It is likely to be August at the earliest before a steering body made up of Japanese cabinet ministers makes public the outline of the Integrated Resorts (IR) Implementation Bill, designed to advance the introduction of casinos in that country.
That is according to comments made to GGRAsia by a senior official of the Office of Integrated Resort Regime Promotion. That body, also known as the IR Promotion Secretariat, is made up of professional civil servants. The remarks were made on Wednesday on the sidelines of a meeting of a steering group of experts, which is advising the government as a whole on the IR Implementation Bill
The body that will formally make public details of the IR Promotion Bill is called the Integrated Resort Regime Promotion Headquarter, and is headed by the country’s Prime Minister, Shinzo Abe, and supported by his cabinet ministers.
In August at the earliest, the IR Promotion Secretariat will pass on – on behalf of the Promotion Headquarter – information about the outline of the IR implementation bill, and launch a public comment process, an official told GGRAsia. The person was not authorised to speak publicly about the process.
The official gave no indication of how long the public comment period might last, although Japanese media separately reported that it was likely to be year end at the earliest, before the actual bill would be debated by lawmakers.
It had previously been reported that the IR Implementation Bill might be debated during an extraordinary session of Japan’s two-chamber parliament – an institution known as the Diet (pictured). The next extraordinary session is likely to commence in the autumn and end before calendar new year 2018.
The main topics discussed at Wednesday’s meeting included: the basic policy of casino regulation; testimony from Japanese companies doing business overseas, including gaming technology conglomerate Konami Holdings Corp, and Kyoto-based playing card manufacturer Angel Playing Cards Co Ltd; business entry regulation, barriers and background checks for would-be investors; regulation and background checks for shareholders in integrated resort operators; and integrated resort operational structure.
According to the discussion in Wednesday’s meeting, Japan’s government is said to be looking at the respective regulatory systems in Nevada and Singapore for possible guidance on ways to proceed with its own regulatory processes.
The Yomiuri Shimbun newspaper separately reported on Wednesday – quoting a draft of the government’s regulation policy that it had obtained that day – that the government aims strictly to screen via licensing those that wish to enter the casino business as operators. It added that those obtaining licences would be required periodically to renew them, but didn’t specify a time frame.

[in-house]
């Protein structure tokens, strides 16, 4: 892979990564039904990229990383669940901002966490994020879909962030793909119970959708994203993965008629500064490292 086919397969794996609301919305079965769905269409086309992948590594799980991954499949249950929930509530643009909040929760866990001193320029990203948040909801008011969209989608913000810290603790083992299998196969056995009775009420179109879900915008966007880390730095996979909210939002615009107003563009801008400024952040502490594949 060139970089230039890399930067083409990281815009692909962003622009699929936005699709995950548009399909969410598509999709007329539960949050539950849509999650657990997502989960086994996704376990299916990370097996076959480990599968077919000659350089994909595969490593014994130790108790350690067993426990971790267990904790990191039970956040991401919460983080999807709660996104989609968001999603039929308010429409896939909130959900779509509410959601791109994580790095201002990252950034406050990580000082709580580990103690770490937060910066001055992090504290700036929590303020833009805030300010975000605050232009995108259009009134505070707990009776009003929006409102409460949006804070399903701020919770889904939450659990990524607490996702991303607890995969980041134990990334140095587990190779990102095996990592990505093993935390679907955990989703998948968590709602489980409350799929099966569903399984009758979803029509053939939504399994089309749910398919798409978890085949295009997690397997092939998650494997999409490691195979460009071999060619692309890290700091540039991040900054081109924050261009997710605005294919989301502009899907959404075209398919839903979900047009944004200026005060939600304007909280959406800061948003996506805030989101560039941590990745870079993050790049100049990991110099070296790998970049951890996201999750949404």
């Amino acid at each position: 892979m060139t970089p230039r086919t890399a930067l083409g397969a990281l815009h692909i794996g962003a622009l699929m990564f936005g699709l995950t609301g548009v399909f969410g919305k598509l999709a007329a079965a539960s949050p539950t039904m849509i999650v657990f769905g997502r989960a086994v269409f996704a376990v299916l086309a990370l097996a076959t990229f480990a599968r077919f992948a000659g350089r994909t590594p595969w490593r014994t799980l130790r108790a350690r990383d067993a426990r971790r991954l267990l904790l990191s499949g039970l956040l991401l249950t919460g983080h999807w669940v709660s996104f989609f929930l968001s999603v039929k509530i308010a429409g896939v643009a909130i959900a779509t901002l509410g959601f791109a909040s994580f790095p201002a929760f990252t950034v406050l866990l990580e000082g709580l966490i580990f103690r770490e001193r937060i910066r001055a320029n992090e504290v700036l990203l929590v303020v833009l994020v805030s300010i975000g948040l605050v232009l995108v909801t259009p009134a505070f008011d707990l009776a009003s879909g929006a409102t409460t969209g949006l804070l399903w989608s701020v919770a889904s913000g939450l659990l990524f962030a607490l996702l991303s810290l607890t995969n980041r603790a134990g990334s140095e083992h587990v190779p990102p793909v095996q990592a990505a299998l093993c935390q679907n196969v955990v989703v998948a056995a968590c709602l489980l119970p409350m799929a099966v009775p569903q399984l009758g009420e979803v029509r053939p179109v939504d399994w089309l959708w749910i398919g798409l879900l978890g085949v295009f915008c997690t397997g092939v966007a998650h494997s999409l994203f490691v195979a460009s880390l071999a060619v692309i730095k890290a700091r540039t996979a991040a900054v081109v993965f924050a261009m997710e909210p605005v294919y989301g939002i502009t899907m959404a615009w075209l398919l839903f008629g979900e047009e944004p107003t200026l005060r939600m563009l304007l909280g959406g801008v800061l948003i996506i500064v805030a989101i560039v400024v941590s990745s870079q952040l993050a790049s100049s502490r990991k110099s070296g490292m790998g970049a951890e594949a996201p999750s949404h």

The news outlet stated – referring first to a branch of Japanese organised crime: “To prevent members of yakuza organisations and other antisocial forces from getting involved in the casino business, the draft stipulates that thorough probes will be carried out, focusing on such factors as business relationships of the operators – including their subsidiaries and shareholders – and relationships with those who might join the operations, and whether there is debt involved.”
Checks on would-be operators would be implemented by a casino control commission, which would be an affiliate of the country’s Cabinet Office and would “comprise officials loaned from the National Police Agency”, reported the newspaper.
Wednesday’s meeting of the panel of experts also gave some insight into the likely operational structure for management of Japanese integrated resorts.
Discussions focused on whether an integrated resort – including a casino – would have to be operated by a single entity; although that entity could be a partnership between multiple shareholders.
There was also a suggestion that the operator of an integrated resort would be able to outsource parts of the non-gaming operation, but would not be able to outsource the casino operations.
The Japanese government began work in early April on the IR Implementation Bill, according to a report at the time by newswire service Jiji Press.
The draft statute will detail the specifics for the casino industry in Japan, including how casinos are administered and regulated and the taxation regime to be applied to them.
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